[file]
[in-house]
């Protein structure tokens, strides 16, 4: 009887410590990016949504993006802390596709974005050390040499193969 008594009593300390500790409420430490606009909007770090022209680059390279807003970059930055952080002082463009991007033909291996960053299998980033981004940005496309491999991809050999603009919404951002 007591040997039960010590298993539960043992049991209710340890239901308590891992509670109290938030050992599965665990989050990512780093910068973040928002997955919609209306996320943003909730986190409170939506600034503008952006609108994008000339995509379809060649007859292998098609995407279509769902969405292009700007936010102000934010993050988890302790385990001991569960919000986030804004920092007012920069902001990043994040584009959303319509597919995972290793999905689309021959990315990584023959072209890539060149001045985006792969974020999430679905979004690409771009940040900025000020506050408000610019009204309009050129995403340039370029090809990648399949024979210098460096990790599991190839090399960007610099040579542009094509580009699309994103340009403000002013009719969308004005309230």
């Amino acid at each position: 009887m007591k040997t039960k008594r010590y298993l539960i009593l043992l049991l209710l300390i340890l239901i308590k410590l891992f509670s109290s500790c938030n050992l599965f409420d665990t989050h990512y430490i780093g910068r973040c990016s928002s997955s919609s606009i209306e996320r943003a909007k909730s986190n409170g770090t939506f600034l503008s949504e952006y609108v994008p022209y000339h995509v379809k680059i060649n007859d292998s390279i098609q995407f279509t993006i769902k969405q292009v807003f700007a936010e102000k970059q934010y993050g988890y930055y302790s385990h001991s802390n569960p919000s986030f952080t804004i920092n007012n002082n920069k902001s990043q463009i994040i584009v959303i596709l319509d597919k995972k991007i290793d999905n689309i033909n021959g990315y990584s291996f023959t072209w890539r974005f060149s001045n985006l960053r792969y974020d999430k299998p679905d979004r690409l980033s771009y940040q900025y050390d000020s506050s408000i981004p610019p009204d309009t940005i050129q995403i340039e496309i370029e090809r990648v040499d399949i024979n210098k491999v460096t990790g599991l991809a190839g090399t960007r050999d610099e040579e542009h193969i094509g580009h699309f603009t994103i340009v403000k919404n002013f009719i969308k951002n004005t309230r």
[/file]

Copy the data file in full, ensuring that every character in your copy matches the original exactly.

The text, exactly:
[in-house]
């Protein structure tokens, strides 16, 4: 009887410590990016949504993006802390596709974005050390040499193969 008594009593300390500790409420430490606009909007770090022209680059390279807003970059930055952080002082463009991007033909291996960053299998980033981004940005496309491999991809050999603009919404951002 007591040997039960010590298993539960043992049991209710340890239901308590891992509670109290938030050992599965665990989050990512780093910068973040928002997955919609209306996320943003909730986190409170939506600034503008952006609108994008000339995509379809060649007859292998098609995407279509769902969405292009700007936010102000934010993050988890302790385990001991569960919000986030804004920092007012920069902001990043994040584009959303319509597919995972290793999905689309021959990315990584023959072209890539060149001045985006792969974020999430679905979004690409771009940040900025000020506050408000610019009204309009050129995403340039370029090809990648399949024979210098460096990790599991190839090399960007610099040579542009094509580009699309994103340009403000002013009719969308004005309230």
């Amino acid at each position: 009887m007591k040997t039960k008594r010590y298993l539960i009593l043992l049991l209710l300390i340890l239901i308590k410590l891992f509670s109290s500790c938030n050992l599965f409420d665990t989050h990512y430490i780093g910068r973040c990016s928002s997955s919609s606009i209306e996320r943003a909007k909730s986190n409170g770090t939506f600034l503008s949504e952006y609108v994008p022209y000339h995509v379809k680059i060649n007859d292998s390279i098609q995407f279509t993006i769902k969405q292009v807003f700007a936010e102000k970059q934010y993050g988890y930055y302790s385990h001991s802390n569960p919000s986030f952080t804004i920092n007012n002082n920069k902001s990043q463009i994040i584009v959303i596709l319509d597919k995972k991007i290793d999905n689309i033909n021959g990315y990584s291996f023959t072209w890539r974005f060149s001045n985006l960053r792969y974020d999430k299998p679905d979004r690409l980033s771009y940040q900025y050390d000020s506050s408000i981004p610019p009204d309009t940005i050129q995403i340039e496309i370029e090809r990648v040499d399949i024979n210098k491999v460096t990790g599991l991809a190839g090399t960007r050999d610099e040579e542009h193969i094509g580009h699309f603009t994103i340009v403000k919404n002013f009719i969308k951002n004005t309230r």